“You’re not driving,” she asked. “Yes,” I replied, to which she grimaced. “You know you can’t see out of your left eye and your right one isn’t so great either,” she said.
   I knew my vision had been failing miserably. I didn’t know I was legally blind and a road hazard to boot.
   As the day approached for lens replacement surgery, I did as much research as I could. I wasn’t worried, but I didn’t know exactly what to expect despite the briefing I had received at St. Luke’s.
   The day arrived for Glenn and me to leave Grand Cayman and head back to Tampa and then to Tarpon Springs for the surgery. My left eye was done on Monday and the right on Tuesday.
   Most cataract surgeries are spread out two weeks. I got the special treatment because we were coming from another country, which is not unusual at St. Luke’s; they treat patients from across the world.
The day of surgery
   St. Luke’s treats hundreds of patients a day and the experience is almost like being in a factory assembly line. Most of the time is spent on additional testing, if needed, and prepping for the surgery.
   “Your safety and comfort are our priorities. We recommend anaesthesia according to each patient’s need, so their experience is as pleasant as possible,” states St. Luke’s website.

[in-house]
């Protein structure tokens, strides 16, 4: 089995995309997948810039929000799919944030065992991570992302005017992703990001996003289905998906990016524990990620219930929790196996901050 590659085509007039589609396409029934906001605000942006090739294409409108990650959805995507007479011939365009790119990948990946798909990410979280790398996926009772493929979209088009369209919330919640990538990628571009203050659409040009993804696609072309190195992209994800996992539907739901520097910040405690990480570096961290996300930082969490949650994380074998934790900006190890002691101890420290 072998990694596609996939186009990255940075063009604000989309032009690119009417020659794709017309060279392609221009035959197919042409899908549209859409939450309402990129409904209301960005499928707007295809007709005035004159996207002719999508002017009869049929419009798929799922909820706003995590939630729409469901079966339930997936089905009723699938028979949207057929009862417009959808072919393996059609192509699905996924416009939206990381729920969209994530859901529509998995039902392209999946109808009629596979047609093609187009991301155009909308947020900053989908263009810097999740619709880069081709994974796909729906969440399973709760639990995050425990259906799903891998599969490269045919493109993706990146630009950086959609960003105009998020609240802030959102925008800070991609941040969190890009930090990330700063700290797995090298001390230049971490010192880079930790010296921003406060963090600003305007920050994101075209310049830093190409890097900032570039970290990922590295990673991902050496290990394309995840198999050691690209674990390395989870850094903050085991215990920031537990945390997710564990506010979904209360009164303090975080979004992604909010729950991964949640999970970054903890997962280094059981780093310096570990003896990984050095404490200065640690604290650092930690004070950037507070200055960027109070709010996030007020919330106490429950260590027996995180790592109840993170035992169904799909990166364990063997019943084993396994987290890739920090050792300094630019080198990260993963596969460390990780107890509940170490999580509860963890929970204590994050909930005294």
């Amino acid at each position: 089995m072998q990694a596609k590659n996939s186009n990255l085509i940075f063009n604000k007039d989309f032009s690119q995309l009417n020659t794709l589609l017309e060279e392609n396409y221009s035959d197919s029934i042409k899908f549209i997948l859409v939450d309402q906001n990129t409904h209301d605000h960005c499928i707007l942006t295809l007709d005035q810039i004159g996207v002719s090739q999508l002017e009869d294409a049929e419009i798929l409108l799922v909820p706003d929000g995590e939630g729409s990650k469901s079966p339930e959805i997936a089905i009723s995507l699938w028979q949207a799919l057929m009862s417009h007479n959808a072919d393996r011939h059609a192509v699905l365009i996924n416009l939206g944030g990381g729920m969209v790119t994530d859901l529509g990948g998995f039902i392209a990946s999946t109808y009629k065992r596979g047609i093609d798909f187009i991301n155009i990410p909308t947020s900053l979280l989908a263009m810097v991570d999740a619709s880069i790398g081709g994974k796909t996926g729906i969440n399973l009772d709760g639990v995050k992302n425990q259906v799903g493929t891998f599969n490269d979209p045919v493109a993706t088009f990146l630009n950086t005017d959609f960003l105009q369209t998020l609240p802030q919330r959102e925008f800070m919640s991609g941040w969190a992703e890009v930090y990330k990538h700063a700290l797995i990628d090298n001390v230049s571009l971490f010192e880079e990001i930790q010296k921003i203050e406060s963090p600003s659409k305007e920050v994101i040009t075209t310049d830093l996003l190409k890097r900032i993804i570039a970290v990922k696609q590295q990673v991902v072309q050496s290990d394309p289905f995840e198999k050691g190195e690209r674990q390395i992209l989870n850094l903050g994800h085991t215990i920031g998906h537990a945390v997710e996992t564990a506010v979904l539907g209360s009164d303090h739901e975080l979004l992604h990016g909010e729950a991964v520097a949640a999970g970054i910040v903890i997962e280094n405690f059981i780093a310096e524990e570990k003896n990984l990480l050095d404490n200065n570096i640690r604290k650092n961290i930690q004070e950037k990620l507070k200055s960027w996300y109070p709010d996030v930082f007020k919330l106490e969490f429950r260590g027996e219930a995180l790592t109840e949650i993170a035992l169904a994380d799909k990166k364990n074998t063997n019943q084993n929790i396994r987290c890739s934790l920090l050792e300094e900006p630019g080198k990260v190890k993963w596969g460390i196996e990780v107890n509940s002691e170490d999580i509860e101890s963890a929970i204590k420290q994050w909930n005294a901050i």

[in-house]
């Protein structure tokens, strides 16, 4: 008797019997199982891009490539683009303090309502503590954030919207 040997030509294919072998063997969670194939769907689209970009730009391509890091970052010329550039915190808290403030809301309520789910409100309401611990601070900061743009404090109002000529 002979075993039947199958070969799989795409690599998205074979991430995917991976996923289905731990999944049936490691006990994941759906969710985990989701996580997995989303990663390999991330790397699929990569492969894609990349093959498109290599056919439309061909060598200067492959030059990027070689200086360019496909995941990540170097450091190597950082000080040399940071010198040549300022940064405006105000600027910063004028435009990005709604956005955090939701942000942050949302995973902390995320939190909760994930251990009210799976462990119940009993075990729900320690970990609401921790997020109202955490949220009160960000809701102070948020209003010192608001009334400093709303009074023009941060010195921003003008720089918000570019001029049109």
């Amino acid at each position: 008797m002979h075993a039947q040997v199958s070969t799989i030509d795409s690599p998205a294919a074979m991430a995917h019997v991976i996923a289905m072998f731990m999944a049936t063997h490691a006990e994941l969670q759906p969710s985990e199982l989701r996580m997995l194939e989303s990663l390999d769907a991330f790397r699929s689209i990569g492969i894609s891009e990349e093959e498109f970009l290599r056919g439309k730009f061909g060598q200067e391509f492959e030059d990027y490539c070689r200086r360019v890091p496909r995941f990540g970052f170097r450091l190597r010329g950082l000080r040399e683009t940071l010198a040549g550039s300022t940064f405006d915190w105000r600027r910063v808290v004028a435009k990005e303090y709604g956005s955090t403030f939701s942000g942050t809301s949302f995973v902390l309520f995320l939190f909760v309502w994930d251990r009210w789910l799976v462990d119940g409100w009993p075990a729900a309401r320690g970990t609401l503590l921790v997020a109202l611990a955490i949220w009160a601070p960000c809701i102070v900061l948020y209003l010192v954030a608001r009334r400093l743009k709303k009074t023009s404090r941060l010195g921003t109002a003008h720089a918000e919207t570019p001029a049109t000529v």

Gill decided to operate on my left eye first because that is my dominant eye. My eye was numbed with topical drops combined with a special numbing solution, a technique Gill developed.
   My blood pressure was a little high that day, but the nurse said that was normal because of anxiety. And I did have anxiety.
   Again, the large chunk of time involved in cataract surgery is prep and waiting. After receiving a Valium for my anxiety I was presented a lovely yellow cloth cap in which to stuff my tresses and a green hospital gown, complete with the neck to knee slit. Fortunately they let you keep your clothes on during cataract surgery. I then joined about a dozen others in a clinical waiting room – all of us sporting the fashion of the day – as nurses checked vitals and searched for veins on people’s hands to insert an IV.
   At long last I was ushered into the operating room where a team of three got me ready for Gill. The exercise included putting a tent over the eye to be operated on, strapping my head to the table and threatening me if I dared blink. “But I’m a blinker,” I protested. “More tape for her head,” the nurse replied.
   The room is dark and there is a single light shining into your eye as more drops go in.
   Then comes in Gill who says hello and asks how I’m doing. “Great,” I reply. The Valium certainly helped.
   Now for the amazing part: Gill explained each step of the process and he was finished within a blink of an eye, literally; well almost.
   He has the art of cataract surgery down to about six minutes per eye.
   He used an instrument to make a tiny, bevelled self-sealing incision, which allows the eye to heal without stitches. It works because the eye’s internal pressure holds the incision tightly closed.